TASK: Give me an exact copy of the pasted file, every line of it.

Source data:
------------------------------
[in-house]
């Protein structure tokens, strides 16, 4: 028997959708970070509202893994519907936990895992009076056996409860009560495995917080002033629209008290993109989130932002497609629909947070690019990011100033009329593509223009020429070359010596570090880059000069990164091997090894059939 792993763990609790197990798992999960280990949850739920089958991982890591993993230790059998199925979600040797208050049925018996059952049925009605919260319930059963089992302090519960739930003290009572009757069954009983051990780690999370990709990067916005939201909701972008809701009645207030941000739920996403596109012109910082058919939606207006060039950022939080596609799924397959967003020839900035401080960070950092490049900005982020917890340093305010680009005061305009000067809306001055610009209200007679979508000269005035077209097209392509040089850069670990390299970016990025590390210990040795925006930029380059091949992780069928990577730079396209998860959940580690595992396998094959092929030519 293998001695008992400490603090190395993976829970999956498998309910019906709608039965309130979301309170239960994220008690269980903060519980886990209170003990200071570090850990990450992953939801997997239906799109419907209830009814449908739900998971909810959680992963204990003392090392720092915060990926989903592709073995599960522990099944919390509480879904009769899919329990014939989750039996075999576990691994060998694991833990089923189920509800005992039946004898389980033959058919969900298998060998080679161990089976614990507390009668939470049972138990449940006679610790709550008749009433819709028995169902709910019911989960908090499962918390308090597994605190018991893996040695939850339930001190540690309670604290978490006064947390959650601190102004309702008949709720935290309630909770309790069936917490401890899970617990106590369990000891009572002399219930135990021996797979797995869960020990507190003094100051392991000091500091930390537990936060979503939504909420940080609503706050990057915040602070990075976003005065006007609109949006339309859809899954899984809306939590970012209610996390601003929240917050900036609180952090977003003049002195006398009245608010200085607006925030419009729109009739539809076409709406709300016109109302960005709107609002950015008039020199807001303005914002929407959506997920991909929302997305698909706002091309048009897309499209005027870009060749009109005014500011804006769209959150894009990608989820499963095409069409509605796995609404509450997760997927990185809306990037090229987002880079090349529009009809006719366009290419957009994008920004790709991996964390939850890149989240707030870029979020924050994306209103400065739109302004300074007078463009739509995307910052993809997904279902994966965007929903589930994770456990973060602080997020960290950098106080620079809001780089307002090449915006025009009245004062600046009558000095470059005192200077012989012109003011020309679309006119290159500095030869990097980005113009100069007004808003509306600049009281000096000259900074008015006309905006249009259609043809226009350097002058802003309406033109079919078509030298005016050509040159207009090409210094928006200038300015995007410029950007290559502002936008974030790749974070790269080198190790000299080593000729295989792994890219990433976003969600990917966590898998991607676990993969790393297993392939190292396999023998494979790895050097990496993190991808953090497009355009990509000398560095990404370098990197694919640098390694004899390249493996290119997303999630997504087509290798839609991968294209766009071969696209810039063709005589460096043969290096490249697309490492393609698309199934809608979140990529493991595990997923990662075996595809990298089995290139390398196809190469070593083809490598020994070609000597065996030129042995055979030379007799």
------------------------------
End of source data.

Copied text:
[in-house]
């Protein structure tokens, strides 16, 4: 028997959708970070509202893994519907936990895992009076056996409860009560495995917080002033629209008290993109989130932002497609629909947070690019990011100033009329593509223009020429070359010596570090880059000069990164091997090894059939 792993763990609790197990798992999960280990949850739920089958991982890591993993230790059998199925979600040797208050049925018996059952049925009605919260319930059963089992302090519960739930003290009572009757069954009983051990780690999370990709990067916005939201909701972008809701009645207030941000739920996403596109012109910082058919939606207006060039950022939080596609799924397959967003020839900035401080960070950092490049900005982020917890340093305010680009005061305009000067809306001055610009209200007679979508000269005035077209097209392509040089850069670990390299970016990025590390210990040795925006930029380059091949992780069928990577730079396209998860959940580690595992396998094959092929030519 293998001695008992400490603090190395993976829970999956498998309910019906709608039965309130979301309170239960994220008690269980903060519980886990209170003990200071570090850990990450992953939801997997239906799109419907209830009814449908739900998971909810959680992963204990003392090392720092915060990926989903592709073995599960522990099944919390509480879904009769899919329990014939989750039996075999576990691994060998694991833990089923189920509800005992039946004898389980033959058919969900298998060998080679161990089976614990507390009668939470049972138990449940006679610790709550008749009433819709028995169902709910019911989960908090499962918390308090597994605190018991893996040695939850339930001190540690309670604290978490006064947390959650601190102004309702008949709720935290309630909770309790069936917490401890899970617990106590369990000891009572002399219930135990021996797979797995869960020990507190003094100051392991000091500091930390537990936060979503939504909420940080609503706050990057915040602070990075976003005065006007609109949006339309859809899954899984809306939590970012209610996390601003929240917050900036609180952090977003003049002195006398009245608010200085607006925030419009729109009739539809076409709406709300016109109302960005709107609002950015008039020199807001303005914002929407959506997920991909929302997305698909706002091309048009897309499209005027870009060749009109005014500011804006769209959150894009990608989820499963095409069409509605796995609404509450997760997927990185809306990037090229987002880079090349529009009809006719366009290419957009994008920004790709991996964390939850890149989240707030870029979020924050994306209103400065739109302004300074007078463009739509995307910052993809997904279902994966965007929903589930994770456990973060602080997020960290950098106080620079809001780089307002090449915006025009009245004062600046009558000095470059005192200077012989012109003011020309679309006119290159500095030869990097980005113009100069007004808003509306600049009281000096000259900074008015006309905006249009259609043809226009350097002058802003309406033109079919078509030298005016050509040159207009090409210094928006200038300015995007410029950007290559502002936008974030790749974070790269080198190790000299080593000729295989792994890219990433976003969600990917966590898998991607676990993969790393297993392939190292396999023998494979790895050097990496993190991808953090497009355009990509000398560095990404370098990197694919640098390694004899390249493996290119997303999630997504087509290798839609991968294209766009071969696209810039063709005589460096043969290096490249697309490492393609698309199934809608979140990529493991595990997923990662075996595809990298089995290139390398196809190469070593083809490598020994070609000597065996030129042995055979030379007799």